I now pass to two other rules of law for each of which there is a plausible and accepted explanation, but which I connect with each other and with my theme. In former days, I was surprised to read in Williams on Executors, that the property in the ready money left by the testator “must of necessity be altered; for when it is intermixed with the executor's own money, it is incapable of being distinguished from it, although he shall be accountable for its
What right, one asked oneself, has an executor to deal in that way with trust funds? In
11 Y. B. 13 Ed. III. 398-401 (A.D. 1338). Acc. 2 Rot. Parl. 397, No. 110 (Ed. III.). See also the intimation of Wychingham, J., in 40 Ed. III. 15, pl. 1. Fleta, Lib. 2, C. 57, § 6.
1 Wms. Exors. (7th ed.), 646. In the ninth edition this is qualified slightly by the editor in a note. (9th ed.) 566, 567 and n. (p).
this Commonwealth at least the executor would be guilty of a breach of duty if he mingled money of his testator with his own. Another passage in Williams shows that we must not press his meaning too far. It is stated that money of the testator which can be distinguished does not pass to a bankrupt executor's assignee. The principal passage merely was repeated from the earlier text-books of Wentworth and Toller. In Wentworth the notion appears to be stated as a consequence of the difficulty of distinguishing pieces of money of the same denomination from each other - a most impotent reason. There is no doubt that similar arguments were used in other cases of a later date than Wentworth.” But I prefer to regard the rule as a survival, especially when I connect it with that next to be mentioned.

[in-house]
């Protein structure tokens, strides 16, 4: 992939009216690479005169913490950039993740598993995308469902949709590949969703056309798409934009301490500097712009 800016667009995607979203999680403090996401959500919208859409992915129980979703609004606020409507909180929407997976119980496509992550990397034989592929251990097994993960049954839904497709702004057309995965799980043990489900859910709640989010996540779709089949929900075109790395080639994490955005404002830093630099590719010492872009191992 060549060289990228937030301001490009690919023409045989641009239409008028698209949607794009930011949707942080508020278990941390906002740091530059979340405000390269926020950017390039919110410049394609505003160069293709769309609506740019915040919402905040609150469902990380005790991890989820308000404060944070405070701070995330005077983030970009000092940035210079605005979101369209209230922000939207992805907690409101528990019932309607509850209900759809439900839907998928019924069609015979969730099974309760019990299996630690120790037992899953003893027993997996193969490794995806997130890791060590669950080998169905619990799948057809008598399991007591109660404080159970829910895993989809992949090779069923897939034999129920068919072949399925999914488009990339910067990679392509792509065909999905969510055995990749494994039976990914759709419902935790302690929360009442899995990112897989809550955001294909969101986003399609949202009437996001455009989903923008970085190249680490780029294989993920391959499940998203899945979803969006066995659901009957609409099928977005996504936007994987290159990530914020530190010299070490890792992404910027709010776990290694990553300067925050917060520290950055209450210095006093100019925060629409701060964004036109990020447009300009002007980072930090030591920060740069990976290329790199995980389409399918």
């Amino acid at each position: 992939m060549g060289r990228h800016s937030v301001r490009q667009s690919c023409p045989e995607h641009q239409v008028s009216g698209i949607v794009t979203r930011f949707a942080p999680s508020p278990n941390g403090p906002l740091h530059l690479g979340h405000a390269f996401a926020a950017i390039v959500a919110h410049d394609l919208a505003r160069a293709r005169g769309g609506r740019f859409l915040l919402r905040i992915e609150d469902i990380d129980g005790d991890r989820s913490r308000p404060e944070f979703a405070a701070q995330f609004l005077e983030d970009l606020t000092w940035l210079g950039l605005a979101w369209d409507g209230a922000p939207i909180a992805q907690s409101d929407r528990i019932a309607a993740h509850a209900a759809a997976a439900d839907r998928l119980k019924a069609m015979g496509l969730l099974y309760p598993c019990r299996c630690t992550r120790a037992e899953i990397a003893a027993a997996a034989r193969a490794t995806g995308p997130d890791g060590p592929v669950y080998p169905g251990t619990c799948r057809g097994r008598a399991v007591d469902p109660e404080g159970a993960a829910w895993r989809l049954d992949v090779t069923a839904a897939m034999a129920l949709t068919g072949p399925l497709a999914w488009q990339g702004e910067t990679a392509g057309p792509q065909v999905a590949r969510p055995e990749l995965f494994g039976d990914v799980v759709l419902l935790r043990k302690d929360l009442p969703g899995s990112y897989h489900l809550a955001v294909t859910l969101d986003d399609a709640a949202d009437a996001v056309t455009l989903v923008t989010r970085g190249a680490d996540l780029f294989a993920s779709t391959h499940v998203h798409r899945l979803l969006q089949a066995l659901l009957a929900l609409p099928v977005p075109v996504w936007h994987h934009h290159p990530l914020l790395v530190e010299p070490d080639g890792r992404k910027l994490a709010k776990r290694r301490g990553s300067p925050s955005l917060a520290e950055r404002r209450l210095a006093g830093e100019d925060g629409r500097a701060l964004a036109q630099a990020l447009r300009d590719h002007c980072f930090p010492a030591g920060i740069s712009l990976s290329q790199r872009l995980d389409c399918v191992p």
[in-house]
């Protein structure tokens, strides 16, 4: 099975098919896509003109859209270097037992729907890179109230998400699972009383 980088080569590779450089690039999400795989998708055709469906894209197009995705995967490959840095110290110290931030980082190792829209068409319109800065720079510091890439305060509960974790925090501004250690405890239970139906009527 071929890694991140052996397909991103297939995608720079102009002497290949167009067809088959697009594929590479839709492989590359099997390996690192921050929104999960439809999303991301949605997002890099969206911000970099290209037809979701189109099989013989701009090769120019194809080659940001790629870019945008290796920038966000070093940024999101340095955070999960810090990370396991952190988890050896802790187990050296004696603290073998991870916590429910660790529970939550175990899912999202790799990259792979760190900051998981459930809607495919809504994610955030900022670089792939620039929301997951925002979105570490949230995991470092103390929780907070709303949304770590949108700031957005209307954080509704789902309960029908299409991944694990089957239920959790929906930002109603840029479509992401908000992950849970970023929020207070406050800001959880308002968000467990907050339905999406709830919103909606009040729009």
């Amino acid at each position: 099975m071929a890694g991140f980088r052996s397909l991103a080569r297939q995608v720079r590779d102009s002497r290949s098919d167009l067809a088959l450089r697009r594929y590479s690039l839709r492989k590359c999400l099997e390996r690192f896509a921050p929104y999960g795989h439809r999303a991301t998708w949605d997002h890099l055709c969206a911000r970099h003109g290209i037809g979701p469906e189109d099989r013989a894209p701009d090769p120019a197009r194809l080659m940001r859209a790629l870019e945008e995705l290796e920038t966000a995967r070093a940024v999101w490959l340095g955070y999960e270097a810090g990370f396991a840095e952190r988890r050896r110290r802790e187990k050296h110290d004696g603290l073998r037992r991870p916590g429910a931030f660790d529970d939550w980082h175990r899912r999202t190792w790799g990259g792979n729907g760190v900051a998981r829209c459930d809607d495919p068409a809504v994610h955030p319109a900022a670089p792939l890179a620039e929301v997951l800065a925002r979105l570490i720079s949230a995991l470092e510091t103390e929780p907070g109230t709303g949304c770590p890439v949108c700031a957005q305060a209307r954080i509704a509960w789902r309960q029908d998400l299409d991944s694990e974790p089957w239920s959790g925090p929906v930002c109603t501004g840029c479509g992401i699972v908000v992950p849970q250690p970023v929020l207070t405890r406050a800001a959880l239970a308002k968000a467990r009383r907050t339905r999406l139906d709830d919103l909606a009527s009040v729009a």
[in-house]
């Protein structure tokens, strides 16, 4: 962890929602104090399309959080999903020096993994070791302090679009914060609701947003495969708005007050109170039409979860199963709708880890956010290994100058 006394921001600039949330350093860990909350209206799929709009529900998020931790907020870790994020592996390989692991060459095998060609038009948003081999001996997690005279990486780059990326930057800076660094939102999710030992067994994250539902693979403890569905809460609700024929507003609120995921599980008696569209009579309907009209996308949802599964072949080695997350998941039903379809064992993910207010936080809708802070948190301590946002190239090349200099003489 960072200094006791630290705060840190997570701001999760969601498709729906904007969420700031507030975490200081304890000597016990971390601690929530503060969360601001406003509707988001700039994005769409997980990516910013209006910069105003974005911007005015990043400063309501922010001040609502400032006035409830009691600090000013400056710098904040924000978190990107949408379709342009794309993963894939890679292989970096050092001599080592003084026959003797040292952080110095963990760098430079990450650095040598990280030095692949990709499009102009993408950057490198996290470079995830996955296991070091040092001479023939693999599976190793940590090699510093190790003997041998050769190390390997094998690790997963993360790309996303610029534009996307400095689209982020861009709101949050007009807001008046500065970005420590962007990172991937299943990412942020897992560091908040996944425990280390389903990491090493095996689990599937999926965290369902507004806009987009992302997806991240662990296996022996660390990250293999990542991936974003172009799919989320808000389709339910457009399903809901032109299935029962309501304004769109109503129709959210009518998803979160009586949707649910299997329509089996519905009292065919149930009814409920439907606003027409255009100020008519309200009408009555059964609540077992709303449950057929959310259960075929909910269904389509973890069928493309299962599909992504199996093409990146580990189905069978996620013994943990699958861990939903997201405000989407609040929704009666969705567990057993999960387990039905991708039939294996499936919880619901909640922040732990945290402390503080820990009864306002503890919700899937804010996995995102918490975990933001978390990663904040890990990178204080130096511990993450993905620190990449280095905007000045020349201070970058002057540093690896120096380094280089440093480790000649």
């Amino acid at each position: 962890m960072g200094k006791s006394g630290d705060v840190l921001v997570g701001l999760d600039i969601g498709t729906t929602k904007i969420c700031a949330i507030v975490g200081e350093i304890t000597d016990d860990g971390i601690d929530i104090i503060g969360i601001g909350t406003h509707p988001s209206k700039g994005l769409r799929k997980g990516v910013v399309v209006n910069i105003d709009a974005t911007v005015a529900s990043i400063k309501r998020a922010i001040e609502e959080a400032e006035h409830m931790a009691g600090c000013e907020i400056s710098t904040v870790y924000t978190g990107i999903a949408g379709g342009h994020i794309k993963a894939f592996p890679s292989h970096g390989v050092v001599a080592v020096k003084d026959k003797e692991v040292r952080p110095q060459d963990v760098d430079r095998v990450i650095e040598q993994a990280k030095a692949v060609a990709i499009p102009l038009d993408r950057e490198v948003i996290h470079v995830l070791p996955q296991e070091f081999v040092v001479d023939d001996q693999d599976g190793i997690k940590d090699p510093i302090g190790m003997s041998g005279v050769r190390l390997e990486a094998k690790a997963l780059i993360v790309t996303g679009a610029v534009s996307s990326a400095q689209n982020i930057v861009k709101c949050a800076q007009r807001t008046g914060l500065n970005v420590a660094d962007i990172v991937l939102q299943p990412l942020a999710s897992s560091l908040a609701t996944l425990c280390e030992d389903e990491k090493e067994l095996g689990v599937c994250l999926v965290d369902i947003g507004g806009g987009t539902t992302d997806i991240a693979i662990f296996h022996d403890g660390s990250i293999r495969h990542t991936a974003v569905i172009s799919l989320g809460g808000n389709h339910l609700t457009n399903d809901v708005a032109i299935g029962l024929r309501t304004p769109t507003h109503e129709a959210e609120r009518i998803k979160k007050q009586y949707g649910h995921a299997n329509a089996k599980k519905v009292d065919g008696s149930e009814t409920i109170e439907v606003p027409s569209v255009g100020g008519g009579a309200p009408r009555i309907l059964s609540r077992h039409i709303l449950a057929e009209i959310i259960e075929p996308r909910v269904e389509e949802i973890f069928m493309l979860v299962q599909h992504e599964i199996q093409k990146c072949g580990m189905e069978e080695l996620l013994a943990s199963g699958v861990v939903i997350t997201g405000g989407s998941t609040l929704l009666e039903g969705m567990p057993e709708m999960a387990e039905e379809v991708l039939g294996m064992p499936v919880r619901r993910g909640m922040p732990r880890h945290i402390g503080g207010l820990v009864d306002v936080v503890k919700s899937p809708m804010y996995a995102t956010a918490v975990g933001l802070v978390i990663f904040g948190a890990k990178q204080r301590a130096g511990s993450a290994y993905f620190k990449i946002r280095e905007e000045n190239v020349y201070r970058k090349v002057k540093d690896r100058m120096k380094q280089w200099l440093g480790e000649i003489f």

As late as Lord Ellenborough's time it was the unquestioned doctrine of the common law that the executor was answerable absolutely for goods which had come into his possession, and that he was not excused if he lost them without fault, for instance, by robbery.16 Now it is possible to regard this as
1 Wms. Exors. 9th ed. 559. Howard v. Jemmett, a Burr. 1368, 1369, note; Farr v. Newman, 4 T.R. 621, 648.
14 Wentworth, Executors (14th ed. Philadelphia, 1832), 198.
15 Whitecomb v. Jacob, i Salk. 160; Ford v. Hopkins, 1 Salk, 283, 284; Ryall v. Rolle, 1 Atk. 165, 172; Scott v. Surman, Willes, 400, 403, 404. Rightly condemned quoad hoc in Re Hallett's Estate, 13 Ch. D. 696, 714, 715. See also Miller v. Race, 1 Burr. 452, 457 S.C. 1 Sm. L. C.
16 Crosse v. Smith, 7 East, 246, 258.